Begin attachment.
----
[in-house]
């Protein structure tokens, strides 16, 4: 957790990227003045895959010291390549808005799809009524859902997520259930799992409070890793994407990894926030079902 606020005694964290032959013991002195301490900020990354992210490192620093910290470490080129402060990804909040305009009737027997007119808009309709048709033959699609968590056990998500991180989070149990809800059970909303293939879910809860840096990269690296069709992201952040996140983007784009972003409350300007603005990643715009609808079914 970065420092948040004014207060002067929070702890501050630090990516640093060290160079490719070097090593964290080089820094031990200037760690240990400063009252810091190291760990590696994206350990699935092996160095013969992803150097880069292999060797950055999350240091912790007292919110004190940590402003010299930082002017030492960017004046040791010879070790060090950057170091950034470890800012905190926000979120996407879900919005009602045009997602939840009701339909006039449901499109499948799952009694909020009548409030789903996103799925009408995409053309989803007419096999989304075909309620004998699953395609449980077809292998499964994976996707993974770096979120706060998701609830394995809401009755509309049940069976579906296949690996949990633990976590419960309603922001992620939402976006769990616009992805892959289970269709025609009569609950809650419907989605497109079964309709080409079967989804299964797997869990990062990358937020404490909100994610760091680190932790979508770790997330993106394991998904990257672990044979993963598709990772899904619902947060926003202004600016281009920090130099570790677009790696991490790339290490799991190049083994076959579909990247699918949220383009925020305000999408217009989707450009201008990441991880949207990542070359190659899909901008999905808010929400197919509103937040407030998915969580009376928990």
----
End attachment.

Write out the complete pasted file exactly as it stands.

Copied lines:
[in-house]
């Protein structure tokens, strides 16, 4: 957790990227003045895959010291390549808005799809009524859902997520259930799992409070890793994407990894926030079902 606020005694964290032959013991002195301490900020990354992210490192620093910290470490080129402060990804909040305009009737027997007119808009309709048709033959699609968590056990998500991180989070149990809800059970909303293939879910809860840096990269690296069709992201952040996140983007784009972003409350300007603005990643715009609808079914 970065420092948040004014207060002067929070702890501050630090990516640093060290160079490719070097090593964290080089820094031990200037760690240990400063009252810091190291760990590696994206350990699935092996160095013969992803150097880069292999060797950055999350240091912790007292919110004190940590402003010299930082002017030492960017004046040791010879070790060090950057170091950034470890800012905190926000979120996407879900919005009602045009997602939840009701339909006039449901499109499948799952009694909020009548409030789903996103799925009408995409053309989803007419096999989304075909309620004998699953395609449980077809292998499964994976996707993974770096979120706060998701609830394995809401009755509309049940069976579906296949690996949990633990976590419960309603922001992620939402976006769990616009992805892959289970269709025609009569609950809650419907989605497109079964309709080409079967989804299964797997869990990062990358937020404490909100994610760091680190932790979508770790997330993106394991998904990257672990044979993963598709990772899904619902947060926003202004600016281009920090130099570790677009790696991490790339290490799991190049083994076959579909990247699918949220383009925020305000999408217009989707450009201008990441991880949207990542070359190659899909901008999905808010929400197919509103937040407030998915969580009376928990």